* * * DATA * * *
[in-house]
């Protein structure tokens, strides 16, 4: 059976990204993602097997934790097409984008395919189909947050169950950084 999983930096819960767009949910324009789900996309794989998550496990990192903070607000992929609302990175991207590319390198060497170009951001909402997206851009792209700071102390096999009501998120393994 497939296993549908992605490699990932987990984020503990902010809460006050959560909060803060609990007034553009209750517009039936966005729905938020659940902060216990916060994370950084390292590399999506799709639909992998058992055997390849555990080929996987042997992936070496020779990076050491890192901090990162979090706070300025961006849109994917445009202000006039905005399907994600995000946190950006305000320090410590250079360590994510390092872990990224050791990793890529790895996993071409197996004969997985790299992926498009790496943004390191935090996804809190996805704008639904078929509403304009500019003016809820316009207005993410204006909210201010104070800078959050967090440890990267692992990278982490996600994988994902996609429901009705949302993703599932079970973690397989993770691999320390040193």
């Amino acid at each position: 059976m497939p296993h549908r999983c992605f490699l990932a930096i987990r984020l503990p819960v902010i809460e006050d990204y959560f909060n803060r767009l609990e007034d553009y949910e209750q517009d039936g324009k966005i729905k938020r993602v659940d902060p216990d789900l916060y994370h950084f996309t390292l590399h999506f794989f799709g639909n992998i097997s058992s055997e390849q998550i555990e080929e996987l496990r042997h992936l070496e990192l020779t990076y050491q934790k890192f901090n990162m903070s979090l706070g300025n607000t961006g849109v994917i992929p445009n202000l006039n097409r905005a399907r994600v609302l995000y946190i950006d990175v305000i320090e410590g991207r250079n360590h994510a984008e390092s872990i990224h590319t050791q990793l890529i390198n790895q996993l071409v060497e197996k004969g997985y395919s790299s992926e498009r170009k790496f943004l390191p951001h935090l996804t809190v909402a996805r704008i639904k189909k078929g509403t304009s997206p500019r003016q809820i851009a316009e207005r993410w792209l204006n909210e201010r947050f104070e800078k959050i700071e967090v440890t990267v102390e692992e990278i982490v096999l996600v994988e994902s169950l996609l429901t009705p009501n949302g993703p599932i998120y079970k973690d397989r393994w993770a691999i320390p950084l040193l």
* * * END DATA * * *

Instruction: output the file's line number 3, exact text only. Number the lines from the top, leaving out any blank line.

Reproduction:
């Amino acid at each position: 059976m497939p296993h549908r999983c992605f490699l990932a930096i987990r984020l503990p819960v902010i809460e006050d990204y959560f909060n803060r767009l609990e007034d553009y949910e209750q517009d039936g324009k966005i729905k938020r993602v659940d902060p216990d789900l916060y994370h950084f996309t390292l590399h999506f794989f799709g639909n992998i097997s058992s055997e390849q998550i555990e080929e996987l496990r042997h992936l070496e990192l020779t990076y050491q934790k890192f901090n990162m903070s979090l706070g300025n607000t961006g849109v994917i992929p445009n202000l006039n097409r905005a399907r994600v609302l995000y946190i950006d990175v305000i320090e410590g991207r250079n360590h994510a984008e390092s872990i990224h590319t050791q990793l890529i390198n790895q996993l071409v060497e197996k004969g997985y395919s790299s992926e498009r170009k790496f943004l390191p951001h935090l996804t809190v909402a996805r704008i639904k189909k078929g509403t304009s997206p500019r003016q809820i851009a316009e207005r993410w792209l204006n909210e201010r947050f104070e800078k959050i700071e967090v440890t990267v102390e692992e990278i982490v096999l996600v994988e994902s169950l996609l429901t009705p009501n949302g993703p599932i998120y079970k973690d397989r393994w993770a691999i320390p950084l040193l």